By Matt Badcock
The revolution will not be televised – but it may well be streamed live on the internet.
Technology has, and is, changing the way we consume everything in our daily lives, especially sport and football.
During the World Cup, there were times when I was on a packed train carriage chugging through the countryside while watching a live game beamed directly to my, increasingly overheating, mobile device.
Time stands still for no-one, as they say. We’ve come a long way from those small transistor radios people used to hold up to their ears at games waiting for information from another game that would have an impact on your own club’s fate. Long before twitter provided instant updates, it was more of a waiting game. Hoping for word to creep through from another ground that would then spread like a wildfire around a stadium as more supporters got wind of the situation.
A few years ago when Farnborough were battling with Nuneaton Town for the Southern Premier, a rumour went around Cherrywood Road. Nuneaton were losing and, as it stood, Farnborough would be lifting the title that afternoon. Unfortunately for the home support it was an early case of fake news and the bubbly was back in the fridge, for a few more days at least. Social media has moved us on and now live info is easily at the fingertips of even the most phobic of technophobes.
In the coming years the way people watch football on TV or their phones will continue to evolve. Sky Sports and BT Sport have new kids on the block desperate to take their exclusive rights off their hands.
Amazon Prime – who paid £10m to Manchester City for the total access as seen in the All or Nothing eight-part documentary – want in, as do facebook and in recent years twitter has live streamed NFL games. Football must be on their radar too.
There has never been more football on television in this country and still the battle wages to bring even more direct to your sofa (or train carriage). The EFL have this season introduced access to every midweek game live through their iFollow platform.
Introducing ElevenSports – an upstart online streaming company that recently bagged the US PGA golf major and have snared live Spanish and Italian football in this country.
A fortnight ago, the company released a statement explaining why they wouldn’t be able to show the first 15 minutes of Cristiano Ronaldo’s Juventus debut.
FA rules, they grumbled, were preventing them from showing the 5pm kick-off.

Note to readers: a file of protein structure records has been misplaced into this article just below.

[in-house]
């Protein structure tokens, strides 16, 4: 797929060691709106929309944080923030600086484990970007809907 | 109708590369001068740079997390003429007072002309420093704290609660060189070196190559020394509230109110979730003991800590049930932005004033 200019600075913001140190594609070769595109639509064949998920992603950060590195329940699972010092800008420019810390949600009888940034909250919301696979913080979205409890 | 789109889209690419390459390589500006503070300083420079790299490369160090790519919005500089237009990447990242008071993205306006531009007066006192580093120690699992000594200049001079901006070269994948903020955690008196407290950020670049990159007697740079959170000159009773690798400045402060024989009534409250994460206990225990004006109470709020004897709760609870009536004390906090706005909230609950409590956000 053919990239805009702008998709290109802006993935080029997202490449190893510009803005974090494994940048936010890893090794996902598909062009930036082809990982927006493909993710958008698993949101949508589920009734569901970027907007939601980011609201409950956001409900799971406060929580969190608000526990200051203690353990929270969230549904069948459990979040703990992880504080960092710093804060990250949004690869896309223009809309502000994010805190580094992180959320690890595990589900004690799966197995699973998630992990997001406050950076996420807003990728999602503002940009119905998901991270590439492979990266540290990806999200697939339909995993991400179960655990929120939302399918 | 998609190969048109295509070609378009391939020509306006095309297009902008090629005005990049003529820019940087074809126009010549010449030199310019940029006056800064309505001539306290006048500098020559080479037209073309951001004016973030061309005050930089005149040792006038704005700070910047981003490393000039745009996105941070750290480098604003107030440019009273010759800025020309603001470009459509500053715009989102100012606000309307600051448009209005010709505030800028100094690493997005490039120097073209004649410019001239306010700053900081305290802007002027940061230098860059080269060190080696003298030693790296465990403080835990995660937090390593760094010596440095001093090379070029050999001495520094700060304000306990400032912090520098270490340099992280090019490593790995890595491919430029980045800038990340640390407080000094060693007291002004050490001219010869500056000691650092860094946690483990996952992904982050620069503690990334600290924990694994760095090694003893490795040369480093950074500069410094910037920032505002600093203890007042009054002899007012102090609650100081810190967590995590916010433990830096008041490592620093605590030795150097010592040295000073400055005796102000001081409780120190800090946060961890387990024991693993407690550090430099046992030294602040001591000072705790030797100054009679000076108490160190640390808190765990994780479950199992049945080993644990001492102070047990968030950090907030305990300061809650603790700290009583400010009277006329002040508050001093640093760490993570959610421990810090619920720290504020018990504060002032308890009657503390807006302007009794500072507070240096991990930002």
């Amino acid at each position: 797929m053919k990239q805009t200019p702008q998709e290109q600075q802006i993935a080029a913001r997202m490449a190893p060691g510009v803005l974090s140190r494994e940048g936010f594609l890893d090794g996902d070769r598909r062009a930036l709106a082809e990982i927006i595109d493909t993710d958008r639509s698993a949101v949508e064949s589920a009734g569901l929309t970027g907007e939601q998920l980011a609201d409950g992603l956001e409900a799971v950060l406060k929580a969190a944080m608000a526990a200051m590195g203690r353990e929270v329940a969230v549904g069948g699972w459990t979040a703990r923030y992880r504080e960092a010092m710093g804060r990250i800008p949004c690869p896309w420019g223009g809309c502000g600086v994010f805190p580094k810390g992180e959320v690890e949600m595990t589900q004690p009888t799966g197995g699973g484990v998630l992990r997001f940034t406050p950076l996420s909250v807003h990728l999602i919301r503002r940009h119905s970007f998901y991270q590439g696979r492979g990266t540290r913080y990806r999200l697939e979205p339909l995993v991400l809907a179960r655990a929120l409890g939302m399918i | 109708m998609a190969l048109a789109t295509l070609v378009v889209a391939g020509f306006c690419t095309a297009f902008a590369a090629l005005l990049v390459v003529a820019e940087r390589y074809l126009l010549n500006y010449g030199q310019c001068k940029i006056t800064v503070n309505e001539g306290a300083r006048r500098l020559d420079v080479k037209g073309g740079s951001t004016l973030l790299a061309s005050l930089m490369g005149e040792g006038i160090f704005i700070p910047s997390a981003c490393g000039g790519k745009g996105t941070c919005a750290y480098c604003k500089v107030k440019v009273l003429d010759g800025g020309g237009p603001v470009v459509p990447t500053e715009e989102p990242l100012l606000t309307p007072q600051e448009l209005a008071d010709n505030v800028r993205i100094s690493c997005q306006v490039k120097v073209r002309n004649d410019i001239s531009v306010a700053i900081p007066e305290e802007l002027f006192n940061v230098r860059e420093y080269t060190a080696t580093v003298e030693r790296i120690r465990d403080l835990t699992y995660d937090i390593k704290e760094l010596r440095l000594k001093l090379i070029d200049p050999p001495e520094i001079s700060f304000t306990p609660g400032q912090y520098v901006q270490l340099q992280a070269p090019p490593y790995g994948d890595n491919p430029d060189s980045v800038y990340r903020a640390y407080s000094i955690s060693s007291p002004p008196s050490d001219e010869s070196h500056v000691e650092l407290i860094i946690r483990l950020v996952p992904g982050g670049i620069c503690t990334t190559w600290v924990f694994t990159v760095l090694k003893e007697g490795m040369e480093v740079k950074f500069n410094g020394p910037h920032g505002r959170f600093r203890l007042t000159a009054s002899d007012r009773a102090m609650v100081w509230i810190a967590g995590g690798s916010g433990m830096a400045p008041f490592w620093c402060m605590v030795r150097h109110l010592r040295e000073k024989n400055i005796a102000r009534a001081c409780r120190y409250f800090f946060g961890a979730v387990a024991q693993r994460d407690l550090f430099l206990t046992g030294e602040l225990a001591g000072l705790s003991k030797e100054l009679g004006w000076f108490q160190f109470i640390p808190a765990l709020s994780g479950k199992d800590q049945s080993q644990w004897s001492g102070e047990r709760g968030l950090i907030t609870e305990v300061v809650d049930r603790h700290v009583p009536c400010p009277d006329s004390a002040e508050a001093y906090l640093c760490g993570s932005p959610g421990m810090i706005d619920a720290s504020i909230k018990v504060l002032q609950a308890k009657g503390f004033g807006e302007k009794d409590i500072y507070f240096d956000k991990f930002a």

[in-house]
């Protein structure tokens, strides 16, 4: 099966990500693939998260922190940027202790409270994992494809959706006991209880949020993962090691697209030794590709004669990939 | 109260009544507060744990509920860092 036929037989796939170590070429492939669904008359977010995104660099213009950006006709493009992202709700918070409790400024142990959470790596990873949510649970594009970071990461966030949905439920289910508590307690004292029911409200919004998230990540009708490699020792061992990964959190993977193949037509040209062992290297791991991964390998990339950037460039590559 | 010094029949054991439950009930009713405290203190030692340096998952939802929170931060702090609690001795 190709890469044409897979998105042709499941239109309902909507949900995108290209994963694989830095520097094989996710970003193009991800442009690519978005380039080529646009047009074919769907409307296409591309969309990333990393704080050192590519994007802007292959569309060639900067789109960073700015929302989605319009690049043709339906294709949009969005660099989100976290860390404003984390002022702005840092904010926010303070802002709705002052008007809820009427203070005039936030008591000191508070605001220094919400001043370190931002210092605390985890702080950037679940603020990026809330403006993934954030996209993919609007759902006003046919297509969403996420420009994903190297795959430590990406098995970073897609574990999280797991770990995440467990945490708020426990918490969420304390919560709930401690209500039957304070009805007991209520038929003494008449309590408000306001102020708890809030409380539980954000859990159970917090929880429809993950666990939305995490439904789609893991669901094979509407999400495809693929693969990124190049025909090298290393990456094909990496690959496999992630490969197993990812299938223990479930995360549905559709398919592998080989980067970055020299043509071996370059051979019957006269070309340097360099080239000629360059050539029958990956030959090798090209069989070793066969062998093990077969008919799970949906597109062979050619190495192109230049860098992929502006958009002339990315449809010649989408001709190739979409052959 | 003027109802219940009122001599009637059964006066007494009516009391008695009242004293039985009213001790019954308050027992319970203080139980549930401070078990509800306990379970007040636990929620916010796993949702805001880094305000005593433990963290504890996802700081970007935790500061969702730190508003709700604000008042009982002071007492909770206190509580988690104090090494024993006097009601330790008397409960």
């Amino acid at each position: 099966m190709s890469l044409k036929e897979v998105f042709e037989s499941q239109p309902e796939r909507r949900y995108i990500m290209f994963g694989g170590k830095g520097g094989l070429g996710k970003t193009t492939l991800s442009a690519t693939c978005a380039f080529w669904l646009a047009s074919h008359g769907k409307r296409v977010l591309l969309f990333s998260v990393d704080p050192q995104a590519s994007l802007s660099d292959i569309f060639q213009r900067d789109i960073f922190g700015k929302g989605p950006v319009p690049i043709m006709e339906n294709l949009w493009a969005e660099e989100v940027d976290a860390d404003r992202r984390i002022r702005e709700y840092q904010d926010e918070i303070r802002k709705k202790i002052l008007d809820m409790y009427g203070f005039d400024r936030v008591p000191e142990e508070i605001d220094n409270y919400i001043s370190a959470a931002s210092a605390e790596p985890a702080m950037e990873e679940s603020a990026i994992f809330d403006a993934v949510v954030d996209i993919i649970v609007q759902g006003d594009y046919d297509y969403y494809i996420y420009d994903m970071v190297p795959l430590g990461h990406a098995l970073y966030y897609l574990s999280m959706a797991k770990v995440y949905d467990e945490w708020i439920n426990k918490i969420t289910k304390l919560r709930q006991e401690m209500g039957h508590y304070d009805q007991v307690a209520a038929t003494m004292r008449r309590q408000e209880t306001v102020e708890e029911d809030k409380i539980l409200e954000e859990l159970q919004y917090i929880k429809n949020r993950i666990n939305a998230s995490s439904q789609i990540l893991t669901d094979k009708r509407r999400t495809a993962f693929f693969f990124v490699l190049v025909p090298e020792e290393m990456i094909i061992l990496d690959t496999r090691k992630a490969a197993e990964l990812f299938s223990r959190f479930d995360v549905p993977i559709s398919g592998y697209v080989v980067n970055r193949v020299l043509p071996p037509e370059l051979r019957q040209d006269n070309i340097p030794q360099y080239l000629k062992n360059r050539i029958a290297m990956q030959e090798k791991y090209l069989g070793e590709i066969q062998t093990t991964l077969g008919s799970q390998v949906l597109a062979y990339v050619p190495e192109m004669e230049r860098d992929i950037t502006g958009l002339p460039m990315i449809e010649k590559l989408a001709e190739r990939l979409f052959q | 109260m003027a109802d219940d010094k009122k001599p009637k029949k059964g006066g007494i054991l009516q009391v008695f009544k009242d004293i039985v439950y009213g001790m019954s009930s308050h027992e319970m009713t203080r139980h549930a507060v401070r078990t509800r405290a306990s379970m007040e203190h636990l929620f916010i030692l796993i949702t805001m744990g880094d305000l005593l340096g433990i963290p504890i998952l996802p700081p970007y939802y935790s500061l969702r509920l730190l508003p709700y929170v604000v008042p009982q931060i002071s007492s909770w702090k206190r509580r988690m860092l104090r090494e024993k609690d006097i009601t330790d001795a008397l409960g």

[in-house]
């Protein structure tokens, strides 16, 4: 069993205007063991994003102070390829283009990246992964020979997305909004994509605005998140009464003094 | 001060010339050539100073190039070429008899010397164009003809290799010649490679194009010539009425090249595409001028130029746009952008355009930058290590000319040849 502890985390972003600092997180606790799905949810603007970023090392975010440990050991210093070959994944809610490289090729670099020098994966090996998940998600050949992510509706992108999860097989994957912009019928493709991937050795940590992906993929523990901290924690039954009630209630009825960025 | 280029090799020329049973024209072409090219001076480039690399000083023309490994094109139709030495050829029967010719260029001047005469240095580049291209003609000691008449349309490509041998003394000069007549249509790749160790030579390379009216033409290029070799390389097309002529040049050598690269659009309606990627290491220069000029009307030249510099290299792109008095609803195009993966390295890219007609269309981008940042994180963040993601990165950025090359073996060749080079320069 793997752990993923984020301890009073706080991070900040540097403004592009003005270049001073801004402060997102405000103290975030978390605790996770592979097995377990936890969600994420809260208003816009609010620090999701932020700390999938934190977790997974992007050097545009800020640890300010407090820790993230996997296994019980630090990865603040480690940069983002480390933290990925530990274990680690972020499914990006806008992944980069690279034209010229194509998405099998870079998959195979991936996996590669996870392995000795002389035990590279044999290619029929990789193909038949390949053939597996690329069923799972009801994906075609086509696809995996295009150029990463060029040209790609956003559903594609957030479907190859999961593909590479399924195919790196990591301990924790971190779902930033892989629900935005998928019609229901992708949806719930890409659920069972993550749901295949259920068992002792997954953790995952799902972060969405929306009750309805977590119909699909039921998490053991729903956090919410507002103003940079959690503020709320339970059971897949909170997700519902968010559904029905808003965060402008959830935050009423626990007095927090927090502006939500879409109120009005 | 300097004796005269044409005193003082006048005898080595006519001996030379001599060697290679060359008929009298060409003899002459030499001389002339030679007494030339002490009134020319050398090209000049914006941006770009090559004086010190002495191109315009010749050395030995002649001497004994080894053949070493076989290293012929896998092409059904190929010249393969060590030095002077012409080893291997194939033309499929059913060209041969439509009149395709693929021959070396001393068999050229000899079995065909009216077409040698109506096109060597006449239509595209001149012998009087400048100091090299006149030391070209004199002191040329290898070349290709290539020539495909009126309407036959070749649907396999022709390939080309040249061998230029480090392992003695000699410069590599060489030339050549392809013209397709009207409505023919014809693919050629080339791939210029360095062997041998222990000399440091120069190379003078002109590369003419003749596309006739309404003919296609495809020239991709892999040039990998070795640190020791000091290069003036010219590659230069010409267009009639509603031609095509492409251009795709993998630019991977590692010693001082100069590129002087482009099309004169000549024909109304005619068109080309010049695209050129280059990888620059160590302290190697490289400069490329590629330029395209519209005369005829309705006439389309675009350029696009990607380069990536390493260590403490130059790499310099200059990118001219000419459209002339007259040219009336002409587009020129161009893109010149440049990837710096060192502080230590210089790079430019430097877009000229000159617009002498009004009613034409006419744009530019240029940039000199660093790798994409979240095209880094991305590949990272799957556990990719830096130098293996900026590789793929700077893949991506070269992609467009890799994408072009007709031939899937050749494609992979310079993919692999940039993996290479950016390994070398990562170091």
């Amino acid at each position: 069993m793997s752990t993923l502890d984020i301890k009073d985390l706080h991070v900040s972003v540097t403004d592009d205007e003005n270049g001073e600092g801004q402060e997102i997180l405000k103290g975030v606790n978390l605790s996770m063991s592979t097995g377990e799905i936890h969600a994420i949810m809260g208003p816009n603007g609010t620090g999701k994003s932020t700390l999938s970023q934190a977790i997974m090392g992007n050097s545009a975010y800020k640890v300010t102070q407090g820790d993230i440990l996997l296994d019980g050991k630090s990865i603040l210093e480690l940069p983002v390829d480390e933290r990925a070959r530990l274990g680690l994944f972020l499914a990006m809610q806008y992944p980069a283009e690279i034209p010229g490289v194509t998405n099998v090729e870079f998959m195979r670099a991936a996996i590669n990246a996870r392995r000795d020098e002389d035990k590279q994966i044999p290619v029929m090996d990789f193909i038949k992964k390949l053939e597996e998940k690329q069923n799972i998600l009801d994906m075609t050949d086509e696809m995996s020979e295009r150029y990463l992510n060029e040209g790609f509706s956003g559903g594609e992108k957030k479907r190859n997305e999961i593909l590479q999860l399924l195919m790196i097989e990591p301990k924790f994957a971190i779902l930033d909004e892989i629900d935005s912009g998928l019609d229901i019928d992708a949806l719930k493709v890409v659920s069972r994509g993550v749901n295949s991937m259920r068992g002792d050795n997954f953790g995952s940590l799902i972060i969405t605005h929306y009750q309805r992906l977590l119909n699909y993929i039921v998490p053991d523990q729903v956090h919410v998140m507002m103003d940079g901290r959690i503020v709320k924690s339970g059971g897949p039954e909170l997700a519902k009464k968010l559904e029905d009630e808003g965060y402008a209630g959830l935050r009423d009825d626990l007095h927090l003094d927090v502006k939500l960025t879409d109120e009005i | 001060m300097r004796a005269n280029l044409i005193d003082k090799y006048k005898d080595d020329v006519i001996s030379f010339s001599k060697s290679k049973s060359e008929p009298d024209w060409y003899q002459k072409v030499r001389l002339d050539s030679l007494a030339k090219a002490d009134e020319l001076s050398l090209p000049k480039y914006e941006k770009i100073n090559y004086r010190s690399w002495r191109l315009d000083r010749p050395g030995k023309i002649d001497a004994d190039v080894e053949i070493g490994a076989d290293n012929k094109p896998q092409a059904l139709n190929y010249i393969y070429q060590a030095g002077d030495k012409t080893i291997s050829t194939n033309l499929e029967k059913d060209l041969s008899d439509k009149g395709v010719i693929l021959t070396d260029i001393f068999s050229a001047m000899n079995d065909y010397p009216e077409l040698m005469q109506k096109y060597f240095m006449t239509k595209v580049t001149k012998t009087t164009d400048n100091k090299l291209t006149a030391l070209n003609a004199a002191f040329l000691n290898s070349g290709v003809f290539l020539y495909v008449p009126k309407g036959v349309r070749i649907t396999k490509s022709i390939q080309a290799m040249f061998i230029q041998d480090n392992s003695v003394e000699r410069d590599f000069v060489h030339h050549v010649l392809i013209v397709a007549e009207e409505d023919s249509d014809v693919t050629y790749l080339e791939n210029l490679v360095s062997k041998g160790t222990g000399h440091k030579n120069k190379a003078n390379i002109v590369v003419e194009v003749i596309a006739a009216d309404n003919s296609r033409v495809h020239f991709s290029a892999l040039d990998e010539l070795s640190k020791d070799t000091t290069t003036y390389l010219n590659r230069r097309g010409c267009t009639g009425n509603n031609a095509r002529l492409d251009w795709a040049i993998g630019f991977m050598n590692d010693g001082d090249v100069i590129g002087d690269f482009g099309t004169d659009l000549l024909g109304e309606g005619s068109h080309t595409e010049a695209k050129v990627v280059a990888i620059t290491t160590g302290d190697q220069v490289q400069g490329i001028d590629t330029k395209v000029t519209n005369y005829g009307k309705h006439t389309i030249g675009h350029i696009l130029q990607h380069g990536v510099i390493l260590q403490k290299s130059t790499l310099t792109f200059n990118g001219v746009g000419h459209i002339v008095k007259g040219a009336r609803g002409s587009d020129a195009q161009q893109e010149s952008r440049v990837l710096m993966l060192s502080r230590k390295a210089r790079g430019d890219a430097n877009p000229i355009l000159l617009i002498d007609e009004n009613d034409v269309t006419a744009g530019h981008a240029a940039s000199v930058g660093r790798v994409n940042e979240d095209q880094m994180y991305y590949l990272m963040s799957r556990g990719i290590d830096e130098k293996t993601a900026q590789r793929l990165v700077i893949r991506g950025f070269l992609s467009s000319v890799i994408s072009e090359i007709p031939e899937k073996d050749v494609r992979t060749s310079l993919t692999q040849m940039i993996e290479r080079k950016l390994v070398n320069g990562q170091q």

As many will be aware, this country has a blackout where live football can’t be shown between 2.45pm and 5.15pm on a Saturday.
The idea, apparently conjured up in the 1960s, is a simple one that is designed to keep lower league crowds healthy and, therefore, help the game and the FA go by a UEFA?statute that allows prohibition of broadcasting at certain times.
At first it seemed a worrying oversight from ElevenSports, but subsequent reports suggest they were well aware of the ban and, up until the last minute, were weighing up whether to defy it.
Instead they say they will fight the rule, arguing in this world of on-demand football that it is outdated. Let’s not kid ourselves, those that know how they will watch it anyway. Plenty of people are logging onto illegal streams of 3pm Saturday matches, taking advantage of the coverage in other countries, who are not signed up to the blackout.
ElevenSports may want dialogue with football authorities about the issue but it should be a very brief conversation. It has to stand to help clubs, particularly in Non-League. This level of the game contends with enough midweek football as it is, regularly going up against big Champions League games that keeps the floating fans and their vital pennies away.
While some of us may struggle to understand why people don’t go out to watch a game, it is a reality that the majority of football fandom starts at home.
But football shouldn’t just be viewed through a screen.
The real joy of football comes from going to games, hearing the sounds of the ball skidding across the grass, the rustling of the net, the smell of the food and the changing rooms. And seeing the action live in front of our own eyes.
It’s a question on the lips of nearly every chairman in Non-League – where can we save money?
But at Northern Premier League club Marine they’ve also been wondering how they can save water!
Chairman Paul Leary commissioned a review of more than 30 taps in their washrooms which showed the flow of water in the male washrooms was eight litres per minute and even higher in the female washrooms.
The club worked out, based on an average of 400 fans each week, there are 16,000 hand washes every season, which equates to 128,000 litres of water.
So the club have installed water-saving measures into its taps and forecast they will save 101,000 litres per year.
Leary said: “We’re very aware of the importance of water and the need to use it responsibly. As a community club, we want to lead by example in respecting our natural resources and looking at our back-of-house operations is key to achieving this. Many of our supporters are families and we are keen to do the right thing to protect our environment for future generations.”
Hopefully it can also help save some cash too at a level where every penny counts.
We’ve got a Fantasy Football league going at NLP Towers. If there was a National League version then everybody would surely want AFC?Fylde’s Danny Rowe in their team.
His two goals against Dover took his season tally to five in five games. Surely Dave Challinor’s best bit of summer business has been keeping hold of the striker?
*This article originally featured in The @NonLeaguePaper which is available every Sunday and Monday